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"Five things we have learned..."
by Joan Eyolfson Cadham

Joan Eyolfson Cadham Photo

Note: Two of the American newspapers online that I followed in the run up to the election constantly run "Five things we have . . ." So, here is my own take on the five things that Canadians might have learned if they were still awake Tuesday night/Wednesday morning to hear Mitt Romney's concession speech.

1. When it comes to elections, be grateful that you live in Canada.

In the USA, citizens were not just voting for a President and members of the federal House and Congress. They were also electing state Governors, sheriffs, judges, mayors, school commissioners and other county officials. As well, state governments added referendums on a variety of topics. In Florida, where results of a Tuesday election will not expected to be known until Friday at the earliest, there were 10 complicated referendums and pages and pages of ballot which sometimes jammed up the voting machines. Voters said it took up to 30 minutes to fill out the entire ballot. Wait times to vote ran up to seven hours and several people simply left. In at least some polling stations, there were no bathrooms. The equivalent in Canada (don't even think about it) would be to pick one day to elect all our provincial governments, all our municipal governments, all our Rural Municipality governments, and, at the same time, elect all the Mounties who would serve our community as well as holding our federal election.

2. Money still doesn't buy votes.

When it's all added up, the American election cost about six billion dollars. Much of that money was spent by third party organizations, the Super PACs, who won a 2010 Supreme Court decision allowing the big spenders to give unlimited amounts to outside groups. However, immediately following the results, the howls could be heard across the country, as the big rollers looked for someone to blame for their wasted cash. "The billionaire donors I hear are livid," one Republican operative told The Huffington Post. "There is some holy "shucks" to pay. I don't know how you tell your donors that we spent $390 million and got nothing."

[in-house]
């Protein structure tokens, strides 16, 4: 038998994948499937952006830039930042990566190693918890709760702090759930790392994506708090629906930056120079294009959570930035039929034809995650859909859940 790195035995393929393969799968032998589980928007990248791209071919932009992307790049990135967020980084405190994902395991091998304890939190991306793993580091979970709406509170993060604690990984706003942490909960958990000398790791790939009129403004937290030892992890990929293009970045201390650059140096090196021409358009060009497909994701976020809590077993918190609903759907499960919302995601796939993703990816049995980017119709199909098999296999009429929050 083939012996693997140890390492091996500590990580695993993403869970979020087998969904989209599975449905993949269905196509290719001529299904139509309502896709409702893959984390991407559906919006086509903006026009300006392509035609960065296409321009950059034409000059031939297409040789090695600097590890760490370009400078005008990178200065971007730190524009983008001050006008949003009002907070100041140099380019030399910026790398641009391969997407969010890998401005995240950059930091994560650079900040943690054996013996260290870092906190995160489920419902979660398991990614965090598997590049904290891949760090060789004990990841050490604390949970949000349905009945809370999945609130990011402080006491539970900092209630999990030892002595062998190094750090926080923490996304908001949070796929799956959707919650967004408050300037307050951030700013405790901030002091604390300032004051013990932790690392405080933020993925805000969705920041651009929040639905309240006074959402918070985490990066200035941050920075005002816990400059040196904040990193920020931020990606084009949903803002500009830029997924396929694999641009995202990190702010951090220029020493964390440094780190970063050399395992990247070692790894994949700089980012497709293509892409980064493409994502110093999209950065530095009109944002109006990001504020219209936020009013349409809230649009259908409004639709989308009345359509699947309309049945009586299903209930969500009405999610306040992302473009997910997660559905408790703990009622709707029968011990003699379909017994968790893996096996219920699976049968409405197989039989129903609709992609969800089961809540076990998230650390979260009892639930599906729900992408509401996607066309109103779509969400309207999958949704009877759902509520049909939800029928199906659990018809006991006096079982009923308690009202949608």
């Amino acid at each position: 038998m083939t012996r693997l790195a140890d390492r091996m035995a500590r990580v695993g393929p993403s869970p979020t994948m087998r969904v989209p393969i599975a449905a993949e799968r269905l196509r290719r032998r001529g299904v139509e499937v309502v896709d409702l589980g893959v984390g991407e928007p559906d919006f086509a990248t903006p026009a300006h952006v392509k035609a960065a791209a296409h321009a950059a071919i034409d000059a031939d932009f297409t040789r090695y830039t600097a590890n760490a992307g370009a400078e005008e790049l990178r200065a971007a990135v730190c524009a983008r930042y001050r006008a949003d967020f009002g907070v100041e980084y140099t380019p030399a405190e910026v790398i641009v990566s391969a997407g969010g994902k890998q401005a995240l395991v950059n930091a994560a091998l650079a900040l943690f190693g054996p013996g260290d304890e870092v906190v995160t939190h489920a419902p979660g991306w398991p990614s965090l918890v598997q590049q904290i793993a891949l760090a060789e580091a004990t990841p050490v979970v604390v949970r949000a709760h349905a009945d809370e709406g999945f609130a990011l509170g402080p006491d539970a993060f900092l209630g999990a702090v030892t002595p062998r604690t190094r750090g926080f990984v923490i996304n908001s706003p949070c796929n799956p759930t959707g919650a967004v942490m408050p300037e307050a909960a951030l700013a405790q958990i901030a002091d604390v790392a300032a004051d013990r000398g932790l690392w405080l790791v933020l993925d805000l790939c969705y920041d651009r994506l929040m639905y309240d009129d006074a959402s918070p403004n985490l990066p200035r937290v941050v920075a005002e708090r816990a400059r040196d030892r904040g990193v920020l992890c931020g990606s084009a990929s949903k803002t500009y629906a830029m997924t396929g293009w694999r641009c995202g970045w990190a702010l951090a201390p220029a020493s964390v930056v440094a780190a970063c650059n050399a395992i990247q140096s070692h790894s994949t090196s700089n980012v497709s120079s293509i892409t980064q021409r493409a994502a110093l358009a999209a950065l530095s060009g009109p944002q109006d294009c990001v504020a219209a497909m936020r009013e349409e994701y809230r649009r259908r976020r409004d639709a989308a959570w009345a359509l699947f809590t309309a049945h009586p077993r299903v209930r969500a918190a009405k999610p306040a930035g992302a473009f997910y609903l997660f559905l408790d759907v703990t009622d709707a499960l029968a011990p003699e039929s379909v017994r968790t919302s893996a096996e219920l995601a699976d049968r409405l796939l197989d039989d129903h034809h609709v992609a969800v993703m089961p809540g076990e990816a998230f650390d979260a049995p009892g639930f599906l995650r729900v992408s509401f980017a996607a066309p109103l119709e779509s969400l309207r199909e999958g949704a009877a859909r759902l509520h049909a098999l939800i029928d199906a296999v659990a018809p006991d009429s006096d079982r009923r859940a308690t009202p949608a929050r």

3. Misinformation, stretching the truth, lying (pick your choice of word) doesn't buy votes.

Romney needed Ohio to win. He ran an ad that claimed that, in spite of the Obama bailout of the auto industry, Chrysler was moving production of its Jeep brand to China. Chrysler's CEO sent out a memo saying, "Jeep production will not be moved from the United States to China." Instead of saying, "Oops, I was wrong," Romney continued running the ad. He lost the state.

4. Looking backwards and listening only to yourself is dangerous.

Republicans wrote off any danger to their campaign. Obama had the Latino vote but there was no need to chase them because they wouldn't bother voting, their pundits agreed. Romney had the women, and the white older men, and the Jewish population, dead solid. Young people also wouldn't vote. They never did. And the blacks were mad at Obama because he hadn't given them enough handouts. Oops. African Americans, Jewish Americans, Latinos, women and young people came out in droves. They voted for Obama. The white older men voted for Romney, but there weren't enough of them.

5. What if, what if, what if?

There was one glorious moment, when the Republican Governor of New Jersey and the Democrat running for re-election as President hugged each other, toured stricken areas together, and promised to work together, politics entirely aside. What might have happened, in the waning days of the campaign, if the politicians and the Super PAC people had all come together, shook hands, patted one another's backs, and said, "No more commercials. No more TV time. We will pack up all the left over millions of dollars and, rather than spending that money on last-minute attack ads, we send it to New Jersey, to New York, to Virginia, to where it can actually make a difference?